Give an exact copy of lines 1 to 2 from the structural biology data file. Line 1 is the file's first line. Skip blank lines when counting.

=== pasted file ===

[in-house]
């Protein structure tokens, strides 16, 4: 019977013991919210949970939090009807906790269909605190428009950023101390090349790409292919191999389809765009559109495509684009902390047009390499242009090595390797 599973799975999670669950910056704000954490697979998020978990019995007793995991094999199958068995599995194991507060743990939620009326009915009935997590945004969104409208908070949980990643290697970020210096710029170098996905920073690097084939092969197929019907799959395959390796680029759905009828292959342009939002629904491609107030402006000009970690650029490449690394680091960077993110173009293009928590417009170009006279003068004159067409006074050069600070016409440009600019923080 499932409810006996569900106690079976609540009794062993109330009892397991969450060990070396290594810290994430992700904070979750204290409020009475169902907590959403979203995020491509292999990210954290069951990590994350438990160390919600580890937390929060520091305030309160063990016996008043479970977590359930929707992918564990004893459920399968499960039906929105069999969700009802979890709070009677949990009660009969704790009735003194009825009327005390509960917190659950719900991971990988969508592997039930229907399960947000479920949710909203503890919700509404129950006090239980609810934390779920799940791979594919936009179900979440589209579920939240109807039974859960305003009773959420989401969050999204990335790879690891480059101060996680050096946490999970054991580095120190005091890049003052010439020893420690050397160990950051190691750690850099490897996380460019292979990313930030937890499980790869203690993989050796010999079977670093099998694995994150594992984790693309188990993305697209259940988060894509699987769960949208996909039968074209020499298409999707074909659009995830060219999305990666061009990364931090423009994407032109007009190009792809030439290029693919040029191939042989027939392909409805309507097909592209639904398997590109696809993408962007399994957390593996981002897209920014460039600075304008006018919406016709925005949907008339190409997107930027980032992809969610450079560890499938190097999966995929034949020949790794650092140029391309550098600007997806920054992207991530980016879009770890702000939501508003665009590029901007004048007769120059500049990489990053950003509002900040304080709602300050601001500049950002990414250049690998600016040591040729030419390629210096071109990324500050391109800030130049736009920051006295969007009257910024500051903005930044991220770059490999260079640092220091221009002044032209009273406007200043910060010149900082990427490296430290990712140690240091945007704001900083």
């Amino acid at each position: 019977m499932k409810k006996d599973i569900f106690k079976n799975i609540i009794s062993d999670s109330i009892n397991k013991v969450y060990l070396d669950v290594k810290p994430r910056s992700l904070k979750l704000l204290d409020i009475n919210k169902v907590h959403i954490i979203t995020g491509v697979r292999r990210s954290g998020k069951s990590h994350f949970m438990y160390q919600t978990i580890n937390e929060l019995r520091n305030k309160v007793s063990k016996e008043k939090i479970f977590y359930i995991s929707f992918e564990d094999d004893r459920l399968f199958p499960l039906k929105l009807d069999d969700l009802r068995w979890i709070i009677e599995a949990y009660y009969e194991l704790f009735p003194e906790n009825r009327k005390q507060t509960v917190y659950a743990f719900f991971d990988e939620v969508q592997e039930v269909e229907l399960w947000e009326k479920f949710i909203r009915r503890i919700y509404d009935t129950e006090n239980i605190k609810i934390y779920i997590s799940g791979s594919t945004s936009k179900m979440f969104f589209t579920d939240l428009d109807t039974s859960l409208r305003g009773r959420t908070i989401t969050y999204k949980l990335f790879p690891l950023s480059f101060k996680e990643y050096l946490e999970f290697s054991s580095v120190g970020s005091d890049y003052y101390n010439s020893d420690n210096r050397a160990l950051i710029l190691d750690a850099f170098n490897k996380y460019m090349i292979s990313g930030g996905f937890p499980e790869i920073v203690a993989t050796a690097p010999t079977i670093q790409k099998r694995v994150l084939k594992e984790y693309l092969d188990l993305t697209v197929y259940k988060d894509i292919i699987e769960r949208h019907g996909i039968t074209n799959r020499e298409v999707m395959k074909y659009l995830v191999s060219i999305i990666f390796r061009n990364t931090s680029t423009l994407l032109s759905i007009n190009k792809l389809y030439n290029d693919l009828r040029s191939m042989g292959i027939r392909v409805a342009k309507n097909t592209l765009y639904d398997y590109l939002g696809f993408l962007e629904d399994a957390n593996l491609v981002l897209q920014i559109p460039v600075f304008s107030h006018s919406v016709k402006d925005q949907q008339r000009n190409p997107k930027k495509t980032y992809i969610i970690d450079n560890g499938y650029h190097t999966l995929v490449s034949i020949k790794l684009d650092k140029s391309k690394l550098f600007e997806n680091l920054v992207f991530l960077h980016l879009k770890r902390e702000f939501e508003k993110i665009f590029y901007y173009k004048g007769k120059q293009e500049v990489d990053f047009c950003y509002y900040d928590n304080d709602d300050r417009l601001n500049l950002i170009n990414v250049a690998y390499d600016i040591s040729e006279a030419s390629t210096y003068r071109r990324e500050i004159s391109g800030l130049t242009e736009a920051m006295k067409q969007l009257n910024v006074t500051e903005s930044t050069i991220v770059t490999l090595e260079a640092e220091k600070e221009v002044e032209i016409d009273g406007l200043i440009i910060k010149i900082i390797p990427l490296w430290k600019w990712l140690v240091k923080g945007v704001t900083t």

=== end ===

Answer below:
[in-house]
């Protein structure tokens, strides 16, 4: 019977013991919210949970939090009807906790269909605190428009950023101390090349790409292919191999389809765009559109495509684009902390047009390499242009090595390797 599973799975999670669950910056704000954490697979998020978990019995007793995991094999199958068995599995194991507060743990939620009326009915009935997590945004969104409208908070949980990643290697970020210096710029170098996905920073690097084939092969197929019907799959395959390796680029759905009828292959342009939002629904491609107030402006000009970690650029490449690394680091960077993110173009293009928590417009170009006279003068004159067409006074050069600070016409440009600019923080 499932409810006996569900106690079976609540009794062993109330009892397991969450060990070396290594810290994430992700904070979750204290409020009475169902907590959403979203995020491509292999990210954290069951990590994350438990160390919600580890937390929060520091305030309160063990016996008043479970977590359930929707992918564990004893459920399968499960039906929105069999969700009802979890709070009677949990009660009969704790009735003194009825009327005390509960917190659950719900991971990988969508592997039930229907399960947000479920949710909203503890919700509404129950006090239980609810934390779920799940791979594919936009179900979440589209579920939240109807039974859960305003009773959420989401969050999204990335790879690891480059101060996680050096946490999970054991580095120190005091890049003052010439020893420690050397160990950051190691750690850099490897996380460019292979990313930030937890499980790869203690993989050796010999079977670093099998694995994150594992984790693309188990993305697209259940988060894509699987769960949208996909039968074209020499298409999707074909659009995830060219999305990666061009990364931090423009994407032109007009190009792809030439290029693919040029191939042989027939392909409805309507097909592209639904398997590109696809993408962007399994957390593996981002897209920014460039600075304008006018919406016709925005949907008339190409997107930027980032992809969610450079560890499938190097999966995929034949020949790794650092140029391309550098600007997806920054992207991530980016879009770890702000939501508003665009590029901007004048007769120059500049990489990053950003509002900040304080709602300050601001500049950002990414250049690998600016040591040729030419390629210096071109990324500050391109800030130049736009920051006295969007009257910024500051903005930044991220770059490999260079640092220091221009002044032209009273406007200043910060010149900082990427490296430290990712140690240091945007704001900083």